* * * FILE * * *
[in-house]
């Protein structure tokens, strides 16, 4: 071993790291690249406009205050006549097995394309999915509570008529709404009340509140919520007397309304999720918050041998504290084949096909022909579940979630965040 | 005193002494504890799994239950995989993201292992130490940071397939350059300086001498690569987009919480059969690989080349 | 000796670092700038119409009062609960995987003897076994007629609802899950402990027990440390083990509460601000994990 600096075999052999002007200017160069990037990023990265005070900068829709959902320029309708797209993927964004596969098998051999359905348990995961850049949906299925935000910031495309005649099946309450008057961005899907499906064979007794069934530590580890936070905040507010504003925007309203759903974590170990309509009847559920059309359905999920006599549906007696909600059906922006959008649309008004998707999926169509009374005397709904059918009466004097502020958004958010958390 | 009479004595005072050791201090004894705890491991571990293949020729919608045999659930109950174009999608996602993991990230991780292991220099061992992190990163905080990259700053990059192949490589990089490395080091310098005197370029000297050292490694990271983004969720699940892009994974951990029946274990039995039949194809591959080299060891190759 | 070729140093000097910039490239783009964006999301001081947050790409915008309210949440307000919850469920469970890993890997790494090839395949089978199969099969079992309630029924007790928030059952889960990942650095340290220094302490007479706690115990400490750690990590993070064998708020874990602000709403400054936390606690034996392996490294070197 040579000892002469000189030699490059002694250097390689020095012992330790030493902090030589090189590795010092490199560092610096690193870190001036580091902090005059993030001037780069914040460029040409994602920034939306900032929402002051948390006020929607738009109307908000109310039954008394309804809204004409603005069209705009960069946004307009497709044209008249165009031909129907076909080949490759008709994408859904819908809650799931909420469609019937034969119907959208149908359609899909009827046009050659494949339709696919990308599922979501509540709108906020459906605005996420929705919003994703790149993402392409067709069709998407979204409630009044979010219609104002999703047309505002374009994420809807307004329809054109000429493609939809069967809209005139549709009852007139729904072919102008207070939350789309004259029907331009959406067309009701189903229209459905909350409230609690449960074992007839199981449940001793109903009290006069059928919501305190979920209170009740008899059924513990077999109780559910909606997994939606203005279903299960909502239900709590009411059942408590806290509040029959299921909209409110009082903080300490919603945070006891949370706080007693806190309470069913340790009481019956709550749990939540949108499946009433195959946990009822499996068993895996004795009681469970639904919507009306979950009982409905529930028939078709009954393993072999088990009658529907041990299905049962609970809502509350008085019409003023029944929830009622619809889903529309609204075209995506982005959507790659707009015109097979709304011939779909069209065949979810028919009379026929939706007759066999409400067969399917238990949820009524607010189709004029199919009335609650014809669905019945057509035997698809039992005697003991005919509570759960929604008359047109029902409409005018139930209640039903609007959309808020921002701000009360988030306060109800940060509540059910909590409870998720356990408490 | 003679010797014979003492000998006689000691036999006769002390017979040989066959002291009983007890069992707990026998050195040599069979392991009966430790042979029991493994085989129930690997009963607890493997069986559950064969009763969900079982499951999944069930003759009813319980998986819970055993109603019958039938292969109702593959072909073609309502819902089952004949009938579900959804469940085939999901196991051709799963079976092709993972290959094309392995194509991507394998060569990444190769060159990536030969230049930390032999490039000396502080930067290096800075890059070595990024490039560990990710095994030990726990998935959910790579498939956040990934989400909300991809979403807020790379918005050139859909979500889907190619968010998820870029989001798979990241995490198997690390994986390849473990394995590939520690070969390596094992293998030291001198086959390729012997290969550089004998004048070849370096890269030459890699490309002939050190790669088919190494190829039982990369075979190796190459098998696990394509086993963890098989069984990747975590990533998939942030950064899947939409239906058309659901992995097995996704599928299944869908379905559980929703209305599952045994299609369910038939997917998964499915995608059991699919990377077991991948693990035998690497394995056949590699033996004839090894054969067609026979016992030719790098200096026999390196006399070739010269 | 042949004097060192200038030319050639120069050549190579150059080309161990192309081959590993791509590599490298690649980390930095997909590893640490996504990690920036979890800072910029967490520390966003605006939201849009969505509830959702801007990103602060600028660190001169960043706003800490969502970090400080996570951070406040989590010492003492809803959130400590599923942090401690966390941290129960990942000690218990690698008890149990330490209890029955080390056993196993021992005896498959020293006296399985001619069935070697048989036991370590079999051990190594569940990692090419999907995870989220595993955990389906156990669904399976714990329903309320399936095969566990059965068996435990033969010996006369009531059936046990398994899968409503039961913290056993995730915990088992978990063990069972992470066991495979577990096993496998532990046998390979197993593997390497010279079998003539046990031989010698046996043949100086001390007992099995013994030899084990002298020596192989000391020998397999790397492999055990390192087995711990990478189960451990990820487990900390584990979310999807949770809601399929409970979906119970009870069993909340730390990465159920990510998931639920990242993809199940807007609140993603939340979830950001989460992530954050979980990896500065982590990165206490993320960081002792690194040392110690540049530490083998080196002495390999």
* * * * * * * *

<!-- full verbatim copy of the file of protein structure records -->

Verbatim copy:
[in-house]
């Protein structure tokens, strides 16, 4: 071993790291690249406009205050006549097995394309999915509570008529709404009340509140919520007397309304999720918050041998504290084949096909022909579940979630965040 | 005193002494504890799994239950995989993201292992130490940071397939350059300086001498690569987009919480059969690989080349 | 000796670092700038119409009062609960995987003897076994007629609802899950402990027990440390083990509460601000994990 600096075999052999002007200017160069990037990023990265005070900068829709959902320029309708797209993927964004596969098998051999359905348990995961850049949906299925935000910031495309005649099946309450008057961005899907499906064979007794069934530590580890936070905040507010504003925007309203759903974590170990309509009847559920059309359905999920006599549906007696909600059906922006959008649309008004998707999926169509009374005397709904059918009466004097502020958004958010958390 | 009479004595005072050791201090004894705890491991571990293949020729919608045999659930109950174009999608996602993991990230991780292991220099061992992190990163905080990259700053990059192949490589990089490395080091310098005197370029000297050292490694990271983004969720699940892009994974951990029946274990039995039949194809591959080299060891190759 | 070729140093000097910039490239783009964006999301001081947050790409915008309210949440307000919850469920469970890993890997790494090839395949089978199969099969079992309630029924007790928030059952889960990942650095340290220094302490007479706690115990400490750690990590993070064998708020874990602000709403400054936390606690034996392996490294070197 040579000892002469000189030699490059002694250097390689020095012992330790030493902090030589090189590795010092490199560092610096690193870190001036580091902090005059993030001037780069914040460029040409994602920034939306900032929402002051948390006020929607738009109307908000109310039954008394309804809204004409603005069209705009960069946004307009497709044209008249165009031909129907076909080949490759008709994408859904819908809650799931909420469609019937034969119907959208149908359609899909009827046009050659494949339709696919990308599922979501509540709108906020459906605005996420929705919003994703790149993402392409067709069709998407979204409630009044979010219609104002999703047309505002374009994420809807307004329809054109000429493609939809069967809209005139549709009852007139729904072919102008207070939350789309004259029907331009959406067309009701189903229209459905909350409230609690449960074992007839199981449940001793109903009290006069059928919501305190979920209170009740008899059924513990077999109780559910909606997994939606203005279903299960909502239900709590009411059942408590806290509040029959299921909209409110009082903080300490919603945070006891949370706080007693806190309470069913340790009481019956709550749990939540949108499946009433195959946990009822499996068993895996004795009681469970639904919507009306979950009982409905529930028939078709009954393993072999088990009658529907041990299905049962609970809502509350008085019409003023029944929830009622619809889903529309609204075209995506982005959507790659707009015109097979709304011939779909069209065949979810028919009379026929939706007759066999409400067969399917238990949820009524607010189709004029199919009335609650014809669905019945057509035997698809039992005697003991005919509570759960929604008359047109029902409409005018139930209640039903609007959309808020921002701000009360988030306060109800940060509540059910909590409870998720356990408490 | 003679010797014979003492000998006689000691036999006769002390017979040989066959002291009983007890069992707990026998050195040599069979392991009966430790042979029991493994085989129930690997009963607890493997069986559950064969009763969900079982499951999944069930003759009813319980998986819970055993109603019958039938292969109702593959072909073609309502819902089952004949009938579900959804469940085939999901196991051709799963079976092709993972290959094309392995194509991507394998060569990444190769060159990536030969230049930390032999490039000396502080930067290096800075890059070595990024490039560990990710095994030990726990998935959910790579498939956040990934989400909300991809979403807020790379918005050139859909979500889907190619968010998820870029989001798979990241995490198997690390994986390849473990394995590939520690070969390596094992293998030291001198086959390729012997290969550089004998004048070849370096890269030459890699490309002939050190790669088919190494190829039982990369075979190796190459098998696990394509086993963890098989069984990747975590990533998939942030950064899947939409239906058309659901992995097995996704599928299944869908379905559980929703209305599952045994299609369910038939997917998964499915995608059991699919990377077991991948693990035998690497394995056949590699033996004839090894054969067609026979016992030719790098200096026999390196006399070739010269 | 042949004097060192200038030319050639120069050549190579150059080309161990192309081959590993791509590599490298690649980390930095997909590893640490996504990690920036979890800072910029967490520390966003605006939201849009969505509830959702801007990103602060600028660190001169960043706003800490969502970090400080996570951070406040989590010492003492809803959130400590599923942090401690966390941290129960990942000690218990690698008890149990330490209890029955080390056993196993021992005896498959020293006296399985001619069935070697048989036991370590079999051990190594569940990692090419999907995870989220595993955990389906156990669904399976714990329903309320399936095969566990059965068996435990033969010996006369009531059936046990398994899968409503039961913290056993995730915990088992978990063990069972992470066991495979577990096993496998532990046998390979197993593997390497010279079998003539046990031989010698046996043949100086001390007992099995013994030899084990002298020596192989000391020998397999790397492999055990390192087995711990990478189960451990990820487990900390584990979310999807949770809601399929409970979906119970009870069993909340730390990465159920990510998931639920990242993809199940807007609140993603939340979830950001989460992530954050979980990896500065982590990165206490993320960081002792690194040392110690540049530490083998080196002495390999």